[whatwg] Link rot is not dangerous

Shelley Powers shelleyp at burningbird.net
Fri May 15 12:57:17 PDT 2009

Philip Taylor wrote:
> On Fri, May 15, 2009 at 6:25 PM, Shelley Powers
> <shelleyp at burningbird.net> wrote:
>> The most important point to take from all of this, though, is that link rot
>> within the RDF world is an extremely rare and unlikely occurrence.
> That seems to be untrue in practice - see
> http://philip.html5.org/data/rdf-namespace-status.txt
> The source data is the list of common RDF namespace URIs at
> http://ebiquity.umbc.edu/resource/html/id/196/Most-common-RDF-namespaces
> from three years ago. Out of those 284:
>  * 56 are 404s. (Of those, 37 end with '#', so that URI itself really
> ought to exist. In the other cases, it'd be possible that only the
> prefix+suffix URIs are meant to exist. Some of the cases are just
> typos, but I'm not sure how many.)
>  * 2 are Forbidden. (Of those, 1 looks like a typo.)
>  * 2 are Bad Gateway.
>  * 22 could not connect to the server. (Of those, 2 weren't http://
> URIs, and 1 was a typo. The others represent 13 different domains.)
> (For the URIs which returned Redirect responses, I didn't check what
> happens when you request the URI it redirected to, so there may be
> more failures.)
> Over a quarter of the most common namespace URIs don't resolve
> successfully today, and most of those look like they should have
> resolved when they were originally used, so link rot seems to be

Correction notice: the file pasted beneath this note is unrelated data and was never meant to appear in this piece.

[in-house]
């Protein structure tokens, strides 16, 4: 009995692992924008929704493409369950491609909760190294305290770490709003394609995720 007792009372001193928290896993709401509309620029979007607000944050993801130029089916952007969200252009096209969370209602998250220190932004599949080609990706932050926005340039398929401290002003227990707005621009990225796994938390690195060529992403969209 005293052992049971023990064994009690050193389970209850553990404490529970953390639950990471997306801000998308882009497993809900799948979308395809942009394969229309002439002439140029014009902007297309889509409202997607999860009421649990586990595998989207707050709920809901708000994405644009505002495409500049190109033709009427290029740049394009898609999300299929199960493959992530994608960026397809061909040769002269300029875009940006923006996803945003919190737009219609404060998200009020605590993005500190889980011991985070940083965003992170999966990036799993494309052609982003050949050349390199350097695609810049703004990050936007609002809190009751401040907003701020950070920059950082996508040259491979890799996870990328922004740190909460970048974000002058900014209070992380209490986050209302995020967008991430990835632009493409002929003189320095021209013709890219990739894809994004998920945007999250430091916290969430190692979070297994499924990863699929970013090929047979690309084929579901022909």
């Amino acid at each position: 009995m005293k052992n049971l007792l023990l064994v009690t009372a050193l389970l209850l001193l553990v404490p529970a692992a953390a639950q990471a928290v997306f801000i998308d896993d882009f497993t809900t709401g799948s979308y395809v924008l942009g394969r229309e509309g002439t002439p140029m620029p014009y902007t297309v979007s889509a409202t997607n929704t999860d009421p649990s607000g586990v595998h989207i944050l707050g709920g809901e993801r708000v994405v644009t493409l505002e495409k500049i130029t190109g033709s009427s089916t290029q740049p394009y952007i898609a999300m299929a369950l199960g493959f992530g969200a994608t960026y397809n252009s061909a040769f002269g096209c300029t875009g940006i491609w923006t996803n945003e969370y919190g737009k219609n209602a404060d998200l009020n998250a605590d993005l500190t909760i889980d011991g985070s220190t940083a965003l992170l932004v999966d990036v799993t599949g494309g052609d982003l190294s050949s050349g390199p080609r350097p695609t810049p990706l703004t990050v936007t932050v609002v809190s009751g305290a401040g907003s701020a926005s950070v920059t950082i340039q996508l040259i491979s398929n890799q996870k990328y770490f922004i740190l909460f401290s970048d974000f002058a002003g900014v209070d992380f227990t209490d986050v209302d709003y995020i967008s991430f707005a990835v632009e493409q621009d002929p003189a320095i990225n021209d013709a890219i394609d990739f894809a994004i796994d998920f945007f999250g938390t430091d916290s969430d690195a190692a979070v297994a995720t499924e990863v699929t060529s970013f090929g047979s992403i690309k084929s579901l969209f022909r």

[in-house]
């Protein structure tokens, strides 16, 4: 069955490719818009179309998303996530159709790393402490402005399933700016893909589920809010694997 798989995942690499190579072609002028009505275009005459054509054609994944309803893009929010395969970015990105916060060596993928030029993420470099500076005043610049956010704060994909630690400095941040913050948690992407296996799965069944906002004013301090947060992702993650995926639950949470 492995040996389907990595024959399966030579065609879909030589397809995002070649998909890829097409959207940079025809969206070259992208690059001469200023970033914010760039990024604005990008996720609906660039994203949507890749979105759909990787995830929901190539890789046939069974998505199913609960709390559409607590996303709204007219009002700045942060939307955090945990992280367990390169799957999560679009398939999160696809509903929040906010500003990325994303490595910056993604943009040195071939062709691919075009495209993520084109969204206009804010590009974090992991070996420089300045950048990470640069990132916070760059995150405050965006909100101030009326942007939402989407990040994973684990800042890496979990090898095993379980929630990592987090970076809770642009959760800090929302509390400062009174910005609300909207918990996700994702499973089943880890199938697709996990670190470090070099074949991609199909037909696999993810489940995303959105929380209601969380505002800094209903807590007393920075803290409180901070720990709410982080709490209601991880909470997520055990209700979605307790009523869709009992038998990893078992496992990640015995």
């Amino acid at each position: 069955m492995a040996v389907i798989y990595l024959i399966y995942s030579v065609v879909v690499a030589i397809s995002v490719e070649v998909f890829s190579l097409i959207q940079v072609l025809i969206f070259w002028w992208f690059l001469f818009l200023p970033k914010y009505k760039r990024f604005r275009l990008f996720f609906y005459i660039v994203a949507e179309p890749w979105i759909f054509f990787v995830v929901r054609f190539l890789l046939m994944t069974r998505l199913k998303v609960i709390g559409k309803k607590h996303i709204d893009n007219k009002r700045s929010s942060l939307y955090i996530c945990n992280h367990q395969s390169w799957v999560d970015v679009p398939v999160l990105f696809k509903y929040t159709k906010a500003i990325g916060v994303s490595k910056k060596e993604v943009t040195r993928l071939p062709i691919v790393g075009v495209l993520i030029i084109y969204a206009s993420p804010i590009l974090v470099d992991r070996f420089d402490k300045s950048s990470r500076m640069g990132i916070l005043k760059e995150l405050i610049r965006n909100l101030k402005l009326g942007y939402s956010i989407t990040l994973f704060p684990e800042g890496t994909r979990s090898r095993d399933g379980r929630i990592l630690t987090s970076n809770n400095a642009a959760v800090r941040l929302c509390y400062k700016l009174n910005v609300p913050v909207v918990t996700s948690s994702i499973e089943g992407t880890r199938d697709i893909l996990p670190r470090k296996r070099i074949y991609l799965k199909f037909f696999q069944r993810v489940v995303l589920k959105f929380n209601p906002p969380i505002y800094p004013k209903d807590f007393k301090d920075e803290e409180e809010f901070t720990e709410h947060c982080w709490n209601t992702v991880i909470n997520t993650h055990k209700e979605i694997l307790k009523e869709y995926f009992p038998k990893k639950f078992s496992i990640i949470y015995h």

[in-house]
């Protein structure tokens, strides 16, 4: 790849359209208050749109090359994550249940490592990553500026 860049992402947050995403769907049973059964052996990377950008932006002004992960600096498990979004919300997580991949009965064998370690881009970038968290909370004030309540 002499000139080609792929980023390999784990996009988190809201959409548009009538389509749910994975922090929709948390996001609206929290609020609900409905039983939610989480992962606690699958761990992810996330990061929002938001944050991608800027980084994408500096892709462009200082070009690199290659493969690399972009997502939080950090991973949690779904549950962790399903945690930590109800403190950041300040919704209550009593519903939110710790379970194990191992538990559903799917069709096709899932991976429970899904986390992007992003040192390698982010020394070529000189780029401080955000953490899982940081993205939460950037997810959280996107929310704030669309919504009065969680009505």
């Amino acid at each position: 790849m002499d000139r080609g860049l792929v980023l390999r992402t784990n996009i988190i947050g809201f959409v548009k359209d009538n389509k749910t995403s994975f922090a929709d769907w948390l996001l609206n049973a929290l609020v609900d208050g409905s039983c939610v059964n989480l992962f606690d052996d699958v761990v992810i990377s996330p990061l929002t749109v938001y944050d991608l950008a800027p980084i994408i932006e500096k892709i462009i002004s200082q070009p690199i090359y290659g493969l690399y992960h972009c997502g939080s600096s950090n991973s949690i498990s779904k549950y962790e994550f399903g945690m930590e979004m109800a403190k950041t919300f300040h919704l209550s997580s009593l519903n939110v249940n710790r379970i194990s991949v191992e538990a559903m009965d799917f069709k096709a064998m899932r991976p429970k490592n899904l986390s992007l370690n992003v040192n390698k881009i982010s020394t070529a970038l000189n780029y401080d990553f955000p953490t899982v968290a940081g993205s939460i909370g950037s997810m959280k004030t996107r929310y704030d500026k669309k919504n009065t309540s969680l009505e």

> common.
> (Major vocabularies like RSS and FOAF are likely to exist for a long
> time, but they're the easiest cases to handle - we could just
> pre-define the prefixes "rss:" and "foaf:" and have a centralised
> database mapping them onto schemas/documentation/etc. It seems to me
> that URIs are most valuable to let any tiny group make one for their
> rarely-used vocabulary, and be guaranteed no name collisions without
> needing to communicate with a centralised registry to ensure
> uniqueness; but it's those cases that are most vulnerable to link rot,
> and in practice the links appear to fail quite often.)
> (I'm not arguing that link rot is dangerous - just that the numbers
> indicate it's a common situation rather than an extremely rare
> exception.)
Philip, I don't think the occurrence of link rot causing problems in the 
RDF world is all that common, but thanks for looking up this data. 
Actually I will probably quote your info on my next writing at my weblog.

I'd like to be dropped from any additional emails in this thread. After 
all, I  have it on good authority I'm not open for rational discussion. 
So I'll leave this type of thing to you guys.



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